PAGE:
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[pruh-fes] /prəˈfɛs/
verb (used with object)
to lay claim to, often insincerely; pretend to:
He professed extreme regret.
to declare openly; announce or affirm; avow or acknowledge:
to profess one's satisfaction.
to affirm faith in or allegiance to (a religion, God, etc.).
to declare oneself skilled or expert in; claim to have knowledge of; make (a thing) one's profession or business.
to teach as a professor:
She professes comparative literature.
to receive or admit into a religious order.
verb (used without object)
to make a profession, avowal, or declaration.
to take the vows of a religious order.
Origin of profess
late Middle English
1400-50; late Middle English; back formation from professed
Related forms
preprofess, verb (used with object)
unprofessing, adjective
1. claim, allege, purport, avow. Unabridged
Based on the Random House Dictionary, © Random House, Inc. 2017.
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Examples from the Web for professing
Contemporary Examples
Historical Examples
  • Do not shudder at the idea of changing your religion, for I insist on your professing none other but the Musulman.

    Byron Richard Edgcumbe
  • This task is laid on the shoulders of all professing Christians.

    Expositions of Holy Scripture Alexander Maclaren
  • The fact of the ruin of the professing Church does not touch it.

    The Assembly of God C. (Charles) H. (Henry) Mackintosh
  • professing to do good to all as you have opportunity, be consistent in this matter.

    Select Temperance Tracts American Tract Society
  • “No,” said Tom, professing to be deeply interested in the unclosing of the small red fist.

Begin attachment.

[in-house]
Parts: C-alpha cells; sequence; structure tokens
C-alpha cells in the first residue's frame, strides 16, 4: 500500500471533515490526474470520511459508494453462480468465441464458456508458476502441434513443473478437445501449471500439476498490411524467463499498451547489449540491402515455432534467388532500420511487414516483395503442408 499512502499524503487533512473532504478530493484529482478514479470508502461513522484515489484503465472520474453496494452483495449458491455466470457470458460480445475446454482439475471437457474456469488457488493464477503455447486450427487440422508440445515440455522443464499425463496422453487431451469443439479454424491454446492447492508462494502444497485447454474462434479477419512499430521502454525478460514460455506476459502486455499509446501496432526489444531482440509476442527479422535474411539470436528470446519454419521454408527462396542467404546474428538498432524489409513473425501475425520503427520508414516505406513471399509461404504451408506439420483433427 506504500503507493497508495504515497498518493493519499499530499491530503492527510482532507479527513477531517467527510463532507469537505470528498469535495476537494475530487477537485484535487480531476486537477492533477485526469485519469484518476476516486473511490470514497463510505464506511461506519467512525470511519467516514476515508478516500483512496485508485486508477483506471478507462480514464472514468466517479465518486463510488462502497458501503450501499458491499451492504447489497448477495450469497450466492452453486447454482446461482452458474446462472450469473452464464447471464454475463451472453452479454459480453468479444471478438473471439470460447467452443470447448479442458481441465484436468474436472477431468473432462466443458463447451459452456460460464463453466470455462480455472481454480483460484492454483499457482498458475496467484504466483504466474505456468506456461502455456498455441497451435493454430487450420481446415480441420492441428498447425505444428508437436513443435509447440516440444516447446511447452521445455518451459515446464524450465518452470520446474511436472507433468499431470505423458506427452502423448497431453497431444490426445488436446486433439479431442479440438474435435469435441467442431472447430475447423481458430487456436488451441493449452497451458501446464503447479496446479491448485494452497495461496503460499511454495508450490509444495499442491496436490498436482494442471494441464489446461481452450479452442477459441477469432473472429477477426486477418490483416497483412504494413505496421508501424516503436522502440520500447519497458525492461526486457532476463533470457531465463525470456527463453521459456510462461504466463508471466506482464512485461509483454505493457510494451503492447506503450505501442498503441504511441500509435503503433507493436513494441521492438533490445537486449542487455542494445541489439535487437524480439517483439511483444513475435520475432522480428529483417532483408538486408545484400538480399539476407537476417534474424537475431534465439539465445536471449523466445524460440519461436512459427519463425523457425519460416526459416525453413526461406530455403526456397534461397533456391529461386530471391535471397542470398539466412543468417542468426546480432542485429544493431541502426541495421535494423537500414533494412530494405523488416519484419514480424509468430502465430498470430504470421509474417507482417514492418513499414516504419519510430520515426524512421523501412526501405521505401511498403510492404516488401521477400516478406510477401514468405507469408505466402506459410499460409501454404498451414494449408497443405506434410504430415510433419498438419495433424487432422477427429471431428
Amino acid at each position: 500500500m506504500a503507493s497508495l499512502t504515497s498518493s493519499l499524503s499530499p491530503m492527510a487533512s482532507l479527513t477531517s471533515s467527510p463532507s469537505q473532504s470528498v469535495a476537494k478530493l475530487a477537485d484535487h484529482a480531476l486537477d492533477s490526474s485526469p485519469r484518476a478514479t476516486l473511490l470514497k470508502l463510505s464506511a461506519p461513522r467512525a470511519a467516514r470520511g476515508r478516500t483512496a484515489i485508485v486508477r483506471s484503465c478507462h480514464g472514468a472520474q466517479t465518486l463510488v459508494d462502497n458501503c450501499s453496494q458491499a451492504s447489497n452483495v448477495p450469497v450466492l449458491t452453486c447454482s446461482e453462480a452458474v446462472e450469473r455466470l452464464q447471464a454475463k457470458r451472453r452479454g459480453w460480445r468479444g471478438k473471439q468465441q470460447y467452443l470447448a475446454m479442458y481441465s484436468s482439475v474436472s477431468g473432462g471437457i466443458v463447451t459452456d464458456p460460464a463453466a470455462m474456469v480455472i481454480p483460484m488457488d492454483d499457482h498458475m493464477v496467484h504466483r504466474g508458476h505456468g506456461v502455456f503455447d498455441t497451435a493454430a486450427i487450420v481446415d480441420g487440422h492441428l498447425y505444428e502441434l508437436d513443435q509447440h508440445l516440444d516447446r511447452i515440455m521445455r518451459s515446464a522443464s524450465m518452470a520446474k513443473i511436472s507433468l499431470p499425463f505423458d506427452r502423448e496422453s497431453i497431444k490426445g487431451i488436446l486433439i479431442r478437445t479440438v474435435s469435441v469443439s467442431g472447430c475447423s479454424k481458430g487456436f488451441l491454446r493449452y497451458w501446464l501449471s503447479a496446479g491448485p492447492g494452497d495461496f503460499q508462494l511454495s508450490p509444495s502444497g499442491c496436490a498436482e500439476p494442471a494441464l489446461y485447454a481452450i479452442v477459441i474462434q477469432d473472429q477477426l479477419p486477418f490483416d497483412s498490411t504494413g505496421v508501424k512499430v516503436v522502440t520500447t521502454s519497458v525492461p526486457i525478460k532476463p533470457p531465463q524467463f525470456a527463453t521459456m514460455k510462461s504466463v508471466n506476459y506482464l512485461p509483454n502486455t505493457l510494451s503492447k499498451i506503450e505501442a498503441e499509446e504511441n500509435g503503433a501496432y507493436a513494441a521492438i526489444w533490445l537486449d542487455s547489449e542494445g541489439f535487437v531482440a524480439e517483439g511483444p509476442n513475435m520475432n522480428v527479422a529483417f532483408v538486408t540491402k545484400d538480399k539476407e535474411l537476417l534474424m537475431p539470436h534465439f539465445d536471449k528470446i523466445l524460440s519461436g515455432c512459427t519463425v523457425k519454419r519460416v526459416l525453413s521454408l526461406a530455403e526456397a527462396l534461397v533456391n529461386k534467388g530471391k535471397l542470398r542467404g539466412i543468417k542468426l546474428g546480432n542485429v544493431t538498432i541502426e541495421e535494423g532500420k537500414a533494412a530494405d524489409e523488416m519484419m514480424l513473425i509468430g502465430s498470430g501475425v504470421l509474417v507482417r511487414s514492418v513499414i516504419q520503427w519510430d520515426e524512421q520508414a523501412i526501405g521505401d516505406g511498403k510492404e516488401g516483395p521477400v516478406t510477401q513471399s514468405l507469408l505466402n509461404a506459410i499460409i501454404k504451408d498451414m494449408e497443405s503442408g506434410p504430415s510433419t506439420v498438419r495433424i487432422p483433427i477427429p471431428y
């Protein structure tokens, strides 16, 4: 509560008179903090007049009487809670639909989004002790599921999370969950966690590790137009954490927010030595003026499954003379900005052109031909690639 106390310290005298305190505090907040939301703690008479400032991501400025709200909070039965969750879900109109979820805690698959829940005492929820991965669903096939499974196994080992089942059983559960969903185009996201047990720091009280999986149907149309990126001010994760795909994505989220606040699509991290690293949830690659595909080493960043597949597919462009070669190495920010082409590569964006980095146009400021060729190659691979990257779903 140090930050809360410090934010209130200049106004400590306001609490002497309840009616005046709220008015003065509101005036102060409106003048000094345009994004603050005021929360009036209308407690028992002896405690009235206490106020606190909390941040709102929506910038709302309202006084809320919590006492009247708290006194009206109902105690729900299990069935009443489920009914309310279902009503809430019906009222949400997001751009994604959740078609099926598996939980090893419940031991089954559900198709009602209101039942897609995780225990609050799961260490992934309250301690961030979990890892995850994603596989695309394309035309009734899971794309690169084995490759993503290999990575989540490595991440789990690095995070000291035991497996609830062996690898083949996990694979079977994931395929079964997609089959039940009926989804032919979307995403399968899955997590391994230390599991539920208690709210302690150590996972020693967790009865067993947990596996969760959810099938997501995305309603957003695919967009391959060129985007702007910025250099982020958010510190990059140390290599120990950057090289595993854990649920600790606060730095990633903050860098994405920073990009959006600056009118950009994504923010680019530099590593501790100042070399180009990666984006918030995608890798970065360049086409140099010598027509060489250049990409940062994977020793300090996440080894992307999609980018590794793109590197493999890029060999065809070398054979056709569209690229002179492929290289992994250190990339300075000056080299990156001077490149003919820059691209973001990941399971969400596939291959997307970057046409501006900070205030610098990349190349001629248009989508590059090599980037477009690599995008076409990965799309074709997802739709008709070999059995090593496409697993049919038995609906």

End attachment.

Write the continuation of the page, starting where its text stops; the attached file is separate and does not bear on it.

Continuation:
• We professing law must speak reverently of kings and potentates.

British Dictionary definitions for professing


to affirm or announce (something, such as faith); acknowledge: to profess ignorance, to profess a belief in God
(transitive) to claim (something, such as a feeling or skill, or to be or do something), often insincerely or falsely: to profess to be a skilled driver
to receive or be received into a religious order, as by taking vows
Word Origin
C14: from Latin prōfitērī to confess openly, from pro-1 + fatērī to confess
Collins English Dictionary - Complete & Unabridged 2012 Digital Edition
© William Collins Sons & Co. Ltd. 1979, 1986 © HarperCollins
Publishers 1998, 2000, 2003, 2005, 2006, 2007, 2009, 2012
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Word Origin and History for professing



early 14c., "to take a vow" (in a religious order), a back-formation from profession or else from Old French profes, from Medieval Latin professus "avowed," literally "having declared publicly," past participle of Latin profiteri "declare openly, testify voluntarily, acknowledge, make public statement of," from pro- "forth" (see pro-) + fateri (past participle fassus) "acknowledge, confess," akin to fari "speak" (see fame (n.)). Meaning "declare openly" first recorded 1520s, "a direct borrowing of the sense from Latin" [Barnhart]. Related: Professed; professing.

Online Etymology Dictionary, © 2010 Douglas Harper
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